Sullen families have moderate cohesion, a moderate level of conflict, and a lack of desire for help. Hostile families have a low level of cohesion, seldom express feelings and thoughts, manifest a high level of conflict among family members and tend to reject help from others. These dysfunctional families have high rates of psychosocial morbidity, including depression9 , 14. Studies have reported that high psychosocial morbidity levels are positively correlated with poorer family functioning11 ,14.

An individual's family type can influence the way its members experience the grieving process and vice versa. The family environment can contribute decisively to psychosocial morbidity, including depressive symptoms, anxiety and alcohol abuse. These problems may exist before the loss and continue into the grieving period6 , 9.

Studies examining the correlation between family dynamics and grief primarily report that families classified as dysfunctional and intermediate are at greatest risk and exhibit significantly higher levels of depressive symptoms and psychological morbidity. These families also have the worst overall social adjustment and adjust poorly to work and social and leisure activities. They also have little or no social support6 , 10 , 11.

Family conflicts also contribute to the non-resolution of grief10. Families with higher levels of conflict have worse family functioning15 , 16; a history of conflict in the family is a strong predictor of family conflict at the end of life17.

Few studies have examined the association between family dynamics and the grieving process. The aim of this systematic literature review is therefore to group and summarize the studies that have been performed and verify the instruments most commonly used to evaluate family dynamics and the grieving process.

This study conducted a systematic review of the literature on the effect of family dynamics on adult family members' grieving process.


A broad search for scientific articles published only in scientific journals between January 1980 and June 2013 was performed in the EBSCO (PsycInfo, PsycArticles, Psychology and Behavioral Sciences Collection, Academic Search Complete), Web of Knowledge (Web of Science and MEDLINE) and Bireme (Lilacs, IBECS, MedLine, Cochrane Library, SciELO) databases.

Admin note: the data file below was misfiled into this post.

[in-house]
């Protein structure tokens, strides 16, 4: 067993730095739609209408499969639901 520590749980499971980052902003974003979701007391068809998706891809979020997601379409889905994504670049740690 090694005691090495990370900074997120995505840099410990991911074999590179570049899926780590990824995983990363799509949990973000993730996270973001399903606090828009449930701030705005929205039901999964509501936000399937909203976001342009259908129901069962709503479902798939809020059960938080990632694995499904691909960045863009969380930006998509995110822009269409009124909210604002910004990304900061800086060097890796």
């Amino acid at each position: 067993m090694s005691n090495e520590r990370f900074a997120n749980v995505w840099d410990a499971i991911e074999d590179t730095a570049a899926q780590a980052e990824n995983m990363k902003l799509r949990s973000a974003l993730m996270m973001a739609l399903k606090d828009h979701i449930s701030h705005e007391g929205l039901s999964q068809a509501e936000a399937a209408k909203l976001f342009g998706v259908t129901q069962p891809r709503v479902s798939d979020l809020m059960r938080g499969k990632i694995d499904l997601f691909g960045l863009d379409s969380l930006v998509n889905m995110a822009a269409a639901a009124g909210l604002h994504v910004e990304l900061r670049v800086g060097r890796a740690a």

The search terms used included grief or bereave* or mourning. These keywords were associated (and) with the following terms: family functioning, family relations, family dynamic, dysfunctional families, family conflict. All possible combinations were investigated. In the Bireme database, a search was performed using the same terms in Portuguese (e.g., funcionamento familiar and luto, relações familiares and luto, etc.).

The following inclusion criteria were used: empirical articles published in scientific journals in English, Portuguese or Spanish that evaluated family dynamics during the grieving period. The following types of articles were excluded: theoretical articles, opinions and commentaries, articles in which the sample did not consist of adult family members and studies investigating perinatal loss. Master's theses and doctoral dissertations were not included in the research.

The articles were evaluated and selected according to the inclusion and exclusion criteria. The initial selection was performed by reading the title and abstract of each article. The exclusion of duplicates was performed by the principal author (MD) (Figure 1). Two independent investigators (MD and JP) read the selected articles in their entirety and completed a second selection round, which included an evaluation of the studies' quality. Doubts or disagreements were resolved by a third investigator (AC).

Figure 1. Process for selecting the articles included in the review. 

To evaluate the quality of the studies, an evaluation tool developed by the authors was used. Its criteria were based on an evaluation criteria checklist for use in observational studies (the STROBE statement) published by von Elm et al.18 The instrument consists of 10 questions worth between 0 and 2 points; the maximum score is 20 points. The total score is obtained by summing the scores of the items. Higher scores indicate higher-quality studies.


Of the 389 articles found, 118 were duplicates and 231 were excluded in the first selection round because they were not related to the research question, did not evaluate the variables in question, did not meet the inclusion criteria or were not empirical articles. Forty articles were read in their entirety, but only fifteen articles met all the inclusion criteria.

Twenty-five studies were excluded after being read completely. Seven of these articles were not empirical studies but were only literature updates; in thirteen of the articles, the participants did not meet the inclusion criteria (relatives of cancer survivors, children or adolescents, health professionals); two of the articles did not evaluate the family dynamics variable; in two of the articles, the authors only performed evaluations in the care phase and not during the grieving process; and it was not possible to access the full text of one of the articles (Figure 1).